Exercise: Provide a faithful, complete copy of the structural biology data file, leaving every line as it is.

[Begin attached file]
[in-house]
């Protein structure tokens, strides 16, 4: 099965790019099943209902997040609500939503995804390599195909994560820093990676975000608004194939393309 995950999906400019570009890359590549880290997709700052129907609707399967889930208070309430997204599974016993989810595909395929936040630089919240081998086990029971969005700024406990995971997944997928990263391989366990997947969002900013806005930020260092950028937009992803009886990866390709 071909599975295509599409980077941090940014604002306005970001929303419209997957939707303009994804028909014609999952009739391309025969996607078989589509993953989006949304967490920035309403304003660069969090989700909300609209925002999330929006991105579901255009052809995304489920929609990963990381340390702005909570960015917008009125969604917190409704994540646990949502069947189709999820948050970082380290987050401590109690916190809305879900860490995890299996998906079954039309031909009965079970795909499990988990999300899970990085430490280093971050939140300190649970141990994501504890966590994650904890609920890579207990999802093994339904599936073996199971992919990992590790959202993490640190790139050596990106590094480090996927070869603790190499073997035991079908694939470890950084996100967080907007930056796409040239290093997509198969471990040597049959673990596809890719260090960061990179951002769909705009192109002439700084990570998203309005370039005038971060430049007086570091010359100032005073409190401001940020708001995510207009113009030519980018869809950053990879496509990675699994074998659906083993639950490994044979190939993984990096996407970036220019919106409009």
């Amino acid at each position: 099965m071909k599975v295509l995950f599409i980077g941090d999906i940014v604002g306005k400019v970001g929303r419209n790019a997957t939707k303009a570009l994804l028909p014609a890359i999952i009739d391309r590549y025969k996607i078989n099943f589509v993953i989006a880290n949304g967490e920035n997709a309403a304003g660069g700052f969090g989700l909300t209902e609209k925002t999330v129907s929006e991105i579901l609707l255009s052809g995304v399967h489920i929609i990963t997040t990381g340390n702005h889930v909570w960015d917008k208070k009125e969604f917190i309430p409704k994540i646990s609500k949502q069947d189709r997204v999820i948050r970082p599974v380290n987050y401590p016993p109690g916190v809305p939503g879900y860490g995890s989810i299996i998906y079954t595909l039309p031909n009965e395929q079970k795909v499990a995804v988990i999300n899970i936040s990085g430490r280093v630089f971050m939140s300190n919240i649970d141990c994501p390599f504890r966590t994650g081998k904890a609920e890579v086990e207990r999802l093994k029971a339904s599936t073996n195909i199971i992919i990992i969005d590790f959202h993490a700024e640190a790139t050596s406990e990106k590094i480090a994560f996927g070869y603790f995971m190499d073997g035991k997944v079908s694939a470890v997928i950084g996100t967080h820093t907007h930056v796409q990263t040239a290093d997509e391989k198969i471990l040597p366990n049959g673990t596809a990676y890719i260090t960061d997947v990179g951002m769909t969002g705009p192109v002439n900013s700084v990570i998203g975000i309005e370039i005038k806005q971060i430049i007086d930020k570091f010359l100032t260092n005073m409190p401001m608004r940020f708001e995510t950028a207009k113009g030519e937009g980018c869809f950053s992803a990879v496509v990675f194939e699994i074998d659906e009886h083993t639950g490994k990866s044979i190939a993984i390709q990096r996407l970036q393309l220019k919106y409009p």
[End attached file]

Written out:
[in-house]
């Protein structure tokens, strides 16, 4: 099965790019099943209902997040609500939503995804390599195909994560820093990676975000608004194939393309 995950999906400019570009890359590549880290997709700052129907609707399967889930208070309430997204599974016993989810595909395929936040630089919240081998086990029971969005700024406990995971997944997928990263391989366990997947969002900013806005930020260092950028937009992803009886990866390709 071909599975295509599409980077941090940014604002306005970001929303419209997957939707303009994804028909014609999952009739391309025969996607078989589509993953989006949304967490920035309403304003660069969090989700909300609209925002999330929006991105579901255009052809995304489920929609990963990381340390702005909570960015917008009125969604917190409704994540646990949502069947189709999820948050970082380290987050401590109690916190809305879900860490995890299996998906079954039309031909009965079970795909499990988990999300899970990085430490280093971050939140300190649970141990994501504890966590994650904890609920890579207990999802093994339904599936073996199971992919990992590790959202993490640190790139050596990106590094480090996927070869603790190499073997035991079908694939470890950084996100967080907007930056796409040239290093997509198969471990040597049959673990596809890719260090960061990179951002769909705009192109002439700084990570998203309005370039005038971060430049007086570091010359100032005073409190401001940020708001995510207009113009030519980018869809950053990879496509990675699994074998659906083993639950490994044979190939993984990096996407970036220019919106409009």
């Amino acid at each position: 099965m071909k599975v295509l995950f599409i980077g941090d999906i940014v604002g306005k400019v970001g929303r419209n790019a997957t939707k303009a570009l994804l028909p014609a890359i999952i009739d391309r590549y025969k996607i078989n099943f589509v993953i989006a880290n949304g967490e920035n997709a309403a304003g660069g700052f969090g989700l909300t209902e609209k925002t999330v129907s929006e991105i579901l609707l255009s052809g995304v399967h489920i929609i990963t997040t990381g340390n702005h889930v909570w960015d917008k208070k009125e969604f917190i309430p409704k994540i646990s609500k949502q069947d189709r997204v999820i948050r970082p599974v380290n987050y401590p016993p109690g916190v809305p939503g879900y860490g995890s989810i299996i998906y079954t595909l039309p031909n009965e395929q079970k795909v499990a995804v988990i999300n899970i936040s990085g430490r280093v630089f971050m939140s300190n919240i649970d141990c994501p390599f504890r966590t994650g081998k904890a609920e890579v086990e207990r999802l093994k029971a339904s599936t073996n195909i199971i992919i990992i969005d590790f959202h993490a700024e640190a790139t050596s406990e990106k590094i480090a994560f996927g070869y603790f995971m190499d073997g035991k997944v079908s694939a470890v997928i950084g996100t967080h820093t907007h930056v796409q990263t040239a290093d997509e391989k198969i471990l040597p366990n049959g673990t596809a990676y890719i260090t960061d997947v990179g951002m769909t969002g705009p192109v002439n900013s700084v990570i998203g975000i309005e370039i005038k806005q971060i430049i007086d930020k570091f010359l100032t260092n005073m409190p401001m608004r940020f708001e995510t950028a207009k113009g030519e937009g980018c869809f950053s992803a990879v496509v990675f194939e699994i074998d659906e009886h083993t639950g490994k990866s044979i190939a993984i390709q990096r996407l970036q393309l220019k919106y409009p």